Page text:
My shortlist (0 item)

    Brisbane is going through a paradigm shift, says Arcadia principal Nathan Clausen

    Branko Miletic

    A significant growth in opportunity in the Queensland market has led Sydney-based Arcadia Landscape Architecture to open a Brisbane studio. According to principal Nathan Clausen, the new studio will combine his extensive local knowledge with Arcadia’s unique approach to creating human-centric, innovative spaces.

    What makes Brisbane different to the southern capitals in terms of design and focus?

    I believe Brisbane is about to go through a paradigm shift in terms of design. Density is growing, and with this comes different ways of engaging with space and enjoying the outdoors. Local knowledge of the way Queenslanders use space, and their methods of adapting their lifestyles to the climate, are important to acknowledge in this new context. There is a demand for great urban experiences, and the application of these ideas and principles in Brisbane is what we believe we will excel at.

    The sub-tropical climate and resulting landscape character of Brisbane also presents unique opportunities for us, as designers using vegetation, to introduce people to fantastic experiences. Weaving these encounters into a variety of retail, residential, education, health, aged care and public space environments is real opportunity to reinforce sense of place in these projects.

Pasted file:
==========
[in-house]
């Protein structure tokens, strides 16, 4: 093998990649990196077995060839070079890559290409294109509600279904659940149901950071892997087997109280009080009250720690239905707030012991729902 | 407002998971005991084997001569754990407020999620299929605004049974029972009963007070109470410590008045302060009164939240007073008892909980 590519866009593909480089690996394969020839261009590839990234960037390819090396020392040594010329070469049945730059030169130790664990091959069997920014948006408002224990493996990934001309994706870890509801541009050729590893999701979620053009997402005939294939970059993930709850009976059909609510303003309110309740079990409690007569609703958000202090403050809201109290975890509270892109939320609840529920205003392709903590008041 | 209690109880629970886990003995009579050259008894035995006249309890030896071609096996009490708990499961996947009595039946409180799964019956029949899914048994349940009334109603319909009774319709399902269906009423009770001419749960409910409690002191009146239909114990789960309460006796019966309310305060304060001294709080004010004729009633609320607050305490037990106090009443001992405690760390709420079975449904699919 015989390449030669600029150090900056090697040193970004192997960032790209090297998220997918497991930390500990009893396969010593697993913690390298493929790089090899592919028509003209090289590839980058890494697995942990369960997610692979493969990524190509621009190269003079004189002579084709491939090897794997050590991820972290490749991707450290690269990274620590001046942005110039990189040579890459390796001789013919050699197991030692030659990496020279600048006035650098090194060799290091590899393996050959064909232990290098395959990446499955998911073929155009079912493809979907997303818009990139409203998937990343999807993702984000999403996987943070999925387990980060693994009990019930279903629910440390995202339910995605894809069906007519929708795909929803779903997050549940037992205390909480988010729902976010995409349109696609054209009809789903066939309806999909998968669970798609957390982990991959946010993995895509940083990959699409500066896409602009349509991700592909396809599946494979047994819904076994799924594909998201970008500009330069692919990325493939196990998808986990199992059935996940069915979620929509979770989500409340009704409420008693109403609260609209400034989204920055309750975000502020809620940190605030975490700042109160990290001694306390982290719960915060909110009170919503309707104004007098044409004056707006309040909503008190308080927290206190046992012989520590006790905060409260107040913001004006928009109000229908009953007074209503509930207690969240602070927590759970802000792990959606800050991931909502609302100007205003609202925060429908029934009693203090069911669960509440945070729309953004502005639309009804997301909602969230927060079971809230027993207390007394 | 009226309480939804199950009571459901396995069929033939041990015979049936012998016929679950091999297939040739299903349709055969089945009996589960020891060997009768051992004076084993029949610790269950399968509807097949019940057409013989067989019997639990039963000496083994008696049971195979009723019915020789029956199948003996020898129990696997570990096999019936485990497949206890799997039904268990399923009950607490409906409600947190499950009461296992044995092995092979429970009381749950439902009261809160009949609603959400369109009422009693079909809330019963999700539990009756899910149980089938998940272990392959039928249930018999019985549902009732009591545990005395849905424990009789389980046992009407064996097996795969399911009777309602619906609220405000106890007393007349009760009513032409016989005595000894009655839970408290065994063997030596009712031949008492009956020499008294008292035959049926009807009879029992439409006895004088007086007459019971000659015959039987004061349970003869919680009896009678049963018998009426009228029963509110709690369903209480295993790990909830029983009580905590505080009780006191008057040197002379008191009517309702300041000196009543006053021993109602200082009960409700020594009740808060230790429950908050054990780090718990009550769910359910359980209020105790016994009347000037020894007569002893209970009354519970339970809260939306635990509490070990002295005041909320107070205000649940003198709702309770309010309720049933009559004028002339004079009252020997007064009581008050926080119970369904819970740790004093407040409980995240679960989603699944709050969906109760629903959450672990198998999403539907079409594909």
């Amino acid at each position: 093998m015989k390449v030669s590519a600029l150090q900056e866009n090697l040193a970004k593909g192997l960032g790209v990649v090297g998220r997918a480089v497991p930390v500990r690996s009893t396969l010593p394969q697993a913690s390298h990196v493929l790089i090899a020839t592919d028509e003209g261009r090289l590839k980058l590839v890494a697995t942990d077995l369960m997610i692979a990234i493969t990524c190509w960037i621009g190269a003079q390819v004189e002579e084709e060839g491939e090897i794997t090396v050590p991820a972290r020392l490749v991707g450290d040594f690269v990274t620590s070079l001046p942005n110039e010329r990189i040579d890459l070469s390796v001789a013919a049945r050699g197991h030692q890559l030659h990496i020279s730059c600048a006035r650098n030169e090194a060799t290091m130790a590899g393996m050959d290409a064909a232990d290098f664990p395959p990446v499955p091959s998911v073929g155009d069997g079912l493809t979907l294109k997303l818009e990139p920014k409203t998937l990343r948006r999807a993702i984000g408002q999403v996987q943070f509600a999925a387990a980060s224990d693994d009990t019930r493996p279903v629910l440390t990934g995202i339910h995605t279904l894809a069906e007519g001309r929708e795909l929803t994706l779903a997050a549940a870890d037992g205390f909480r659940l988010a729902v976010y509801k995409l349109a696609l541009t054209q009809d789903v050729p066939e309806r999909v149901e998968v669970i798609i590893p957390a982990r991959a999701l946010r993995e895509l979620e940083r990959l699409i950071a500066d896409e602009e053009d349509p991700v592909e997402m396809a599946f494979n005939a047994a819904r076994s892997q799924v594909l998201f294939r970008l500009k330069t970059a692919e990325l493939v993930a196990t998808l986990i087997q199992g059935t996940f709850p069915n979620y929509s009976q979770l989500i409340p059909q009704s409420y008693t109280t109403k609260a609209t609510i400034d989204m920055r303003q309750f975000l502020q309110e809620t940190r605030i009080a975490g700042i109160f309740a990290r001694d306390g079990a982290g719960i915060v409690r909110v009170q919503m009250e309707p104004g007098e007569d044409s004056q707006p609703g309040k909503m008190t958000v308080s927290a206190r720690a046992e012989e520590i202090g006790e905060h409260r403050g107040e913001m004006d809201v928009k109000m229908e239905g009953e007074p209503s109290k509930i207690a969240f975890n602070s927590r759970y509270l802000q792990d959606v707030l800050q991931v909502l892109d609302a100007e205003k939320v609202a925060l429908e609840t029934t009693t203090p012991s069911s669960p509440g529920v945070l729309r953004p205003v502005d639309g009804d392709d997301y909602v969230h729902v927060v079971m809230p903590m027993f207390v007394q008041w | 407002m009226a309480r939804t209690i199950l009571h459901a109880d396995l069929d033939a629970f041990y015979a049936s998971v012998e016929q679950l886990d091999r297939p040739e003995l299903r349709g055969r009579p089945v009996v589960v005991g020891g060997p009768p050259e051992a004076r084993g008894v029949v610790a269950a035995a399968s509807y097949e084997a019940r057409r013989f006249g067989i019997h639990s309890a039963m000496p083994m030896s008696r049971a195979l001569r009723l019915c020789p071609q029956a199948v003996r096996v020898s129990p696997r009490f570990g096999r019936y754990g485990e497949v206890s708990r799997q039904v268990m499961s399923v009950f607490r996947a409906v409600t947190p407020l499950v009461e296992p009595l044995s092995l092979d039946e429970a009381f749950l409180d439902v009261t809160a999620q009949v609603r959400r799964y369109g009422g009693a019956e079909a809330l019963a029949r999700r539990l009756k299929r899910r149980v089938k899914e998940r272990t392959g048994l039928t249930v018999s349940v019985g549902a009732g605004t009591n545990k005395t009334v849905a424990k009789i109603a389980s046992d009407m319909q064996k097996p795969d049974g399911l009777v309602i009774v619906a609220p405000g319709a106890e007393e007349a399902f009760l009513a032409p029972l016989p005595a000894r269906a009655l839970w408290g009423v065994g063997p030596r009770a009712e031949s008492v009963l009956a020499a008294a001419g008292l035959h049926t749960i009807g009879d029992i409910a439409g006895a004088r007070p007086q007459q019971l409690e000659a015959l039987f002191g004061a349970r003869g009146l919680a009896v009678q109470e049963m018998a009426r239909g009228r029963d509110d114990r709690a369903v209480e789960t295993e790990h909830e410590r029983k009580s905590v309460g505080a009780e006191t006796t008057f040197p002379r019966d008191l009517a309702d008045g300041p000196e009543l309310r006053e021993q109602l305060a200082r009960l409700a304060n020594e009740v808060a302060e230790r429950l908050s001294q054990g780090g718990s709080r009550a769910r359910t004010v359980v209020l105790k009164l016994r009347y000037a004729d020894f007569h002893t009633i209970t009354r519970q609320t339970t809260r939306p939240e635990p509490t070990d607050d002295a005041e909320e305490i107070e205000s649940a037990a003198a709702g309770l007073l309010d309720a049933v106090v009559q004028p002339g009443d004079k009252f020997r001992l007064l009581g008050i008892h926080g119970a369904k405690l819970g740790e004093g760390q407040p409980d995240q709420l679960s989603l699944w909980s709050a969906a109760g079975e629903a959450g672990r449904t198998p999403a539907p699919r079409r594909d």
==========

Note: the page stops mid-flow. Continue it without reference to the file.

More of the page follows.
What do you think Arcadia can bring to Brisbane in terms of expertise the city could use?

    I believe our approach to design and the rigour introduced at various stages will attract clients to Arcadia. While ensuring our clients’ needs are met, there is a deeper desire to produce unique spaces that our other client, the end user, will enjoy and utilise regularly. This is an integral focus of the Arcadia design philosophy – Places for People.

    I also anticipate our advancements in the Revit / BIM space will create some interest for larger government infrastructure projects in the road / rail, health and education sectors. The scale of the office in Sydney and our projected growth in Brisbane will provide the capacity to tackle almost any size and type of project.

    Since my introduction to the Arcadia team and their processes, I’ve come to realise there will be some great opportunities to introduce new design thinking and grow a really talented team here in Queensland.

    What would you like to see in Brisbane that currently is not being designed there, and what can Brisbane offer the rest of the country in terms of design inspiration?

    Definitely more consideration of the physical, mental and spiritual health of communities through design. This applies across all sectors of landscape architecture.

    Biophillic considerations are important to create balance as our cities urbanise further and become more dense. I can see that these ideas are becoming more mainstream and being endorsed with research and surveys that illustrate their value to the public and to policy makers. This is evident in Brisbane Council’s concept of “Buildings that Breathe”. A fantastic initiative that works functionally to clean the air, but more importantly, to bring urban inhabitants closer to nature on a regular basis.

    Beyond this, especially given the QLD climate and demographic, is designing landscapes of enjoyment, where memories can be made and experiences can be shared. This involves a level of thinking that goes beyond attractive plan graphics. This is design to build social capital and make our communities healthier.

    Read Comments

    You May Also Like:


    Back to Top